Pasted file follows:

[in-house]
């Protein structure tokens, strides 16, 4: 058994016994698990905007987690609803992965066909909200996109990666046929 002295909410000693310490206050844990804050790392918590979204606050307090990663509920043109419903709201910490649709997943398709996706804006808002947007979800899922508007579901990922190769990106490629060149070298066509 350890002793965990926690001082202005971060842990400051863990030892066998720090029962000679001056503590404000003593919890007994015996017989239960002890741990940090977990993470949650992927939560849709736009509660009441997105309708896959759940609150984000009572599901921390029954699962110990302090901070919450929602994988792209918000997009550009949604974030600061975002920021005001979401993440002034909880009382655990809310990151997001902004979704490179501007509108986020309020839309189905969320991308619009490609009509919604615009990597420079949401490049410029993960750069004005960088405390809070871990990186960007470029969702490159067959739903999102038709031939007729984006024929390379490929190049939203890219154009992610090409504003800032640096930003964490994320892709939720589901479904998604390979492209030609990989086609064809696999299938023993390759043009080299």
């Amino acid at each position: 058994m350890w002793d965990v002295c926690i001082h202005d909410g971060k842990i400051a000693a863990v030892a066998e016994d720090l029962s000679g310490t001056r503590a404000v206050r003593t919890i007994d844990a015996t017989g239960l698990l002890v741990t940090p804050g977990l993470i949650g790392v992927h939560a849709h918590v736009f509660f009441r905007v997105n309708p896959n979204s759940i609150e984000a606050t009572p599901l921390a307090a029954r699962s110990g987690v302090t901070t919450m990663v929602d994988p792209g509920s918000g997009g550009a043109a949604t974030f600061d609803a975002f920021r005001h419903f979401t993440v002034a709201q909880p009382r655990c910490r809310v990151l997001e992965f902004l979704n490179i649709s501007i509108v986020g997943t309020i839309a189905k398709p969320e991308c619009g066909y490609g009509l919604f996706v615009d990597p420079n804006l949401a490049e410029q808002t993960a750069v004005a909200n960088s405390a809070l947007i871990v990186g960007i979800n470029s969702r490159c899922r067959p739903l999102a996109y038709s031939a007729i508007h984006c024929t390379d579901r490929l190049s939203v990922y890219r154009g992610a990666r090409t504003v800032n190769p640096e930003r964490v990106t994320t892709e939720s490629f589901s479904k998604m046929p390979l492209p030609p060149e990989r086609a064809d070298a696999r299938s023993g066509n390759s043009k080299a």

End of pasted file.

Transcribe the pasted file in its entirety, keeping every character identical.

[in-house]
């Protein structure tokens, strides 16, 4: 058994016994698990905007987690609803992965066909909200996109990666046929 002295909410000693310490206050844990804050790392918590979204606050307090990663509920043109419903709201910490649709997943398709996706804006808002947007979800899922508007579901990922190769990106490629060149070298066509 350890002793965990926690001082202005971060842990400051863990030892066998720090029962000679001056503590404000003593919890007994015996017989239960002890741990940090977990993470949650992927939560849709736009509660009441997105309708896959759940609150984000009572599901921390029954699962110990302090901070919450929602994988792209918000997009550009949604974030600061975002920021005001979401993440002034909880009382655990809310990151997001902004979704490179501007509108986020309020839309189905969320991308619009490609009509919604615009990597420079949401490049410029993960750069004005960088405390809070871990990186960007470029969702490159067959739903999102038709031939007729984006024929390379490929190049939203890219154009992610090409504003800032640096930003964490994320892709939720589901479904998604390979492209030609990989086609064809696999299938023993390759043009080299």
């Amino acid at each position: 058994m350890w002793d965990v002295c926690i001082h202005d909410g971060k842990i400051a000693a863990v030892a066998e016994d720090l029962s000679g310490t001056r503590a404000v206050r003593t919890i007994d844990a015996t017989g239960l698990l002890v741990t940090p804050g977990l993470i949650g790392v992927h939560a849709h918590v736009f509660f009441r905007v997105n309708p896959n979204s759940i609150e984000a606050t009572p599901l921390a307090a029954r699962s110990g987690v302090t901070t919450m990663v929602d994988p792209g509920s918000g997009g550009a043109a949604t974030f600061d609803a975002f920021r005001h419903f979401t993440v002034a709201q909880p009382r655990c910490r809310v990151l997001e992965f902004l979704n490179i649709s501007i509108v986020g997943t309020i839309a189905k398709p969320e991308c619009g066909y490609g009509l919604f996706v615009d990597p420079n804006l949401a490049e410029q808002t993960a750069v004005a909200n960088s405390a809070l947007i871990v990186g960007i979800n470029s969702r490159c899922r067959p739903l999102a996109y038709s031939a007729i508007h984006c024929t390379d579901r490929l190049s939203v990922y890219r154009g992610a990666r090409t504003v800032n190769p640096e930003r964490v990106t994320t892709e939720s490629f589901s479904k998604m046929p390979l492209p030609p060149e990989r086609a064809d070298a696999r299938s023993g066509n390759s043009k080299a």